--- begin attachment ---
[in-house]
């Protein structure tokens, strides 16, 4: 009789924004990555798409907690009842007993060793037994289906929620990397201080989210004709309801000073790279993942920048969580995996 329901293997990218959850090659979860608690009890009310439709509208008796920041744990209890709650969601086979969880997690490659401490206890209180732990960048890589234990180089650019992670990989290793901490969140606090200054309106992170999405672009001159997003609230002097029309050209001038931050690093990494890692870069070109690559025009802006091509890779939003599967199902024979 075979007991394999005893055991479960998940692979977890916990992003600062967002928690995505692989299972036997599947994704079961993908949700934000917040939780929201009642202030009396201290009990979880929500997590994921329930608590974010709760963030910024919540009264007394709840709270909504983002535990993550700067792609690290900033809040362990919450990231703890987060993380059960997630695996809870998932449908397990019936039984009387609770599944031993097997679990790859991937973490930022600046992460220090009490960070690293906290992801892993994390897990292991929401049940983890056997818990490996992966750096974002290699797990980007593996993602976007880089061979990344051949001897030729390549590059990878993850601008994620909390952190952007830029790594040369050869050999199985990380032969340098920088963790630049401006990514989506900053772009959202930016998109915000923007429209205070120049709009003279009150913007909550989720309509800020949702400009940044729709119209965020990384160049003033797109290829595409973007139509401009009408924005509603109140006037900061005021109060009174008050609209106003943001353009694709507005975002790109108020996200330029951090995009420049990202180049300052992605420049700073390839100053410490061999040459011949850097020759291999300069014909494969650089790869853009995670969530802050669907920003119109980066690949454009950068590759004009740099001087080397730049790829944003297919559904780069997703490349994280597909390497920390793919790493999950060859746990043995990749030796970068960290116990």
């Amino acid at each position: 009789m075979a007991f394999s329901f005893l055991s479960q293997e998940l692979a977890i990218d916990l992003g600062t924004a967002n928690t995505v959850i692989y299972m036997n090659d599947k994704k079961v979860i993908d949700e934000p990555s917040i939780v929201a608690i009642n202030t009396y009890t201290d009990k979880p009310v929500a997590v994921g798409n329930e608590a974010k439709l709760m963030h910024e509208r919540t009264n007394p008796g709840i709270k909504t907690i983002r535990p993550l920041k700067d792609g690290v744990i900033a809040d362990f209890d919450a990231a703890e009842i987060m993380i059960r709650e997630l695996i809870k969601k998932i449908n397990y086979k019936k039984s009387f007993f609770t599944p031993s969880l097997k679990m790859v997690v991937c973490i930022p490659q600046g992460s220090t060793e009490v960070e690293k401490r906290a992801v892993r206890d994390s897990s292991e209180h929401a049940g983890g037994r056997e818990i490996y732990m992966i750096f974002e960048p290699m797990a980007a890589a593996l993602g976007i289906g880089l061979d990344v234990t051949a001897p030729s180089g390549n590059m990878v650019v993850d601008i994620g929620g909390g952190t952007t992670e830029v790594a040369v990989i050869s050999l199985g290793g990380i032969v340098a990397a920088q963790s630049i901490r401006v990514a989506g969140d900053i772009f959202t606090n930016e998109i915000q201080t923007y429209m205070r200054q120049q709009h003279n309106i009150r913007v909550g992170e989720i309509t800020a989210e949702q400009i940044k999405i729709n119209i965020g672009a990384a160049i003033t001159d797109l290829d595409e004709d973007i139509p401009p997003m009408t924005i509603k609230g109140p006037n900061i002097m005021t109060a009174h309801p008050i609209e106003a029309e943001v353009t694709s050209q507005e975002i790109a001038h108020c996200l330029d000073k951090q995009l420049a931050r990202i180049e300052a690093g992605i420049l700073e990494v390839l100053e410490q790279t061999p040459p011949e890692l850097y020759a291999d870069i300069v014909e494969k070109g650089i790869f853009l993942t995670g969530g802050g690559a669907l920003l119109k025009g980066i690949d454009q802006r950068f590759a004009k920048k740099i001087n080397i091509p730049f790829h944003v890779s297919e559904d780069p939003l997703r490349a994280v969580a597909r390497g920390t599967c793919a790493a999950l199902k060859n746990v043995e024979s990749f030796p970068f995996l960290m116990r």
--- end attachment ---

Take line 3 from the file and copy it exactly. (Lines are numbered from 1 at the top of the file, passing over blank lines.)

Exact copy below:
């Amino acid at each position: 009789m075979a007991f394999s329901f005893l055991s479960q293997e998940l692979a977890i990218d916990l992003g600062t924004a967002n928690t995505v959850i692989y299972m036997n090659d599947k994704k079961v979860i993908d949700e934000p990555s917040i939780v929201a608690i009642n202030t009396y009890t201290d009990k979880p009310v929500a997590v994921g798409n329930e608590a974010k439709l709760m963030h910024e509208r919540t009264n007394p008796g709840i709270k909504t907690i983002r535990p993550l920041k700067d792609g690290v744990i900033a809040d362990f209890d919450a990231a703890e009842i987060m993380i059960r709650e997630l695996i809870k969601k998932i449908n397990y086979k019936k039984s009387f007993f609770t599944p031993s969880l097997k679990m790859v997690v991937c973490i930022p490659q600046g992460s220090t060793e009490v960070e690293k401490r906290a992801v892993r206890d994390s897990s292991e209180h929401a049940g983890g037994r056997e818990i490996y732990m992966i750096f974002e960048p290699m797990a980007a890589a593996l993602g976007i289906g880089l061979d990344v234990t051949a001897p030729s180089g390549n590059m990878v650019v993850d601008i994620g929620g909390g952190t952007t992670e830029v790594a040369v990989i050869s050999l199985g290793g990380i032969v340098a990397a920088q963790s630049i901490r401006v990514a989506g969140d900053i772009f959202t606090n930016e998109i915000q201080t923007y429209m205070r200054q120049q709009h003279n309106i009150r913007v909550g992170e989720i309509t800020a989210e949702q400009i940044k999405i729709n119209i965020g672009a990384a160049i003033t001159d797109l290829d595409e004709d973007i139509p401009p997003m009408t924005i509603k609230g109140p006037n900061i002097m005021t109060a009174h309801p008050i609209e106003a029309e943001v353009t694709s050209q507005e975002i790109a001038h108020c996200l330029d000073k951090q995009l420049a931050r990202i180049e300052a690093g992605i420049l700073e990494v390839l100053e410490q790279t061999p040459p011949e890692l850097y020759a291999d870069i300069v014909e494969k070109g650089i790869f853009l993942t995670g969530g802050g690559a669907l920003l119109k025009g980066i690949d454009q802006r950068f590759a004009k920048k740099i001087n080397i091509p730049f790829h944003v890779s297919e559904d780069p939003l997703r490349a994280v969580a597909r390497g920390t599967c793919a790493a999950l199902k060859n746990v043995e024979s990749f030796p970068f995996l960290m116990r």